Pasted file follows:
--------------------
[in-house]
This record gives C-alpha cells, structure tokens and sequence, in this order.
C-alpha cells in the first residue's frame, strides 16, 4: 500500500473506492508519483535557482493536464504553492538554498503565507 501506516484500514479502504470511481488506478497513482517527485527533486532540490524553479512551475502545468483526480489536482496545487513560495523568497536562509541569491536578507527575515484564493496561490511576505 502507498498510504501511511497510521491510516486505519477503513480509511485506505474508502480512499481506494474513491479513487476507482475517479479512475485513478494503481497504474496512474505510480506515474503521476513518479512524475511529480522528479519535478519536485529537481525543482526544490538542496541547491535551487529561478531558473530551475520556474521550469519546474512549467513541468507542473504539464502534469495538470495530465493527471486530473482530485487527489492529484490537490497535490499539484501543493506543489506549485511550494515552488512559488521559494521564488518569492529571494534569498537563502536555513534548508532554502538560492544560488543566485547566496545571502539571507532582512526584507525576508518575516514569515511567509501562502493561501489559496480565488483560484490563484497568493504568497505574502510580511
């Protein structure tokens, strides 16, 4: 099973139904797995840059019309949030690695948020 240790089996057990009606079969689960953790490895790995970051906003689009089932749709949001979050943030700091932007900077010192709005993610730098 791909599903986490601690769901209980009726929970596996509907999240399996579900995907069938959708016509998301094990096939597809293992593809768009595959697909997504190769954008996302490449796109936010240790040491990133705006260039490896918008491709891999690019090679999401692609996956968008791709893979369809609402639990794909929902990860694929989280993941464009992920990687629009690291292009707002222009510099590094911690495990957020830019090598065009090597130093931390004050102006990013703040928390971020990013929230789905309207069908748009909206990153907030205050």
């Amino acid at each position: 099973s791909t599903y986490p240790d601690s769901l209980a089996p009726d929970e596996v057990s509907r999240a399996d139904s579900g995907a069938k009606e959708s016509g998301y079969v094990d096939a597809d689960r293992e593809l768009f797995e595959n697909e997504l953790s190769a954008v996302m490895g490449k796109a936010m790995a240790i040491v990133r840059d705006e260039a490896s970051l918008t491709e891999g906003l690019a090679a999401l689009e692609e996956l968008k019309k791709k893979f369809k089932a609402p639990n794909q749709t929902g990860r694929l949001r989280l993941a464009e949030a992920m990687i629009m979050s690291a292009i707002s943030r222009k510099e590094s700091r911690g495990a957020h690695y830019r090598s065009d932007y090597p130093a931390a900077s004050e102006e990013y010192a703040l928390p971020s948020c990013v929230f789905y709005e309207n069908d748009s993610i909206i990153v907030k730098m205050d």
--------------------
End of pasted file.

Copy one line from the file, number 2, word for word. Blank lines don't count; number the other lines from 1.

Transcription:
This record gives C-alpha cells, structure tokens and sequence, in this order.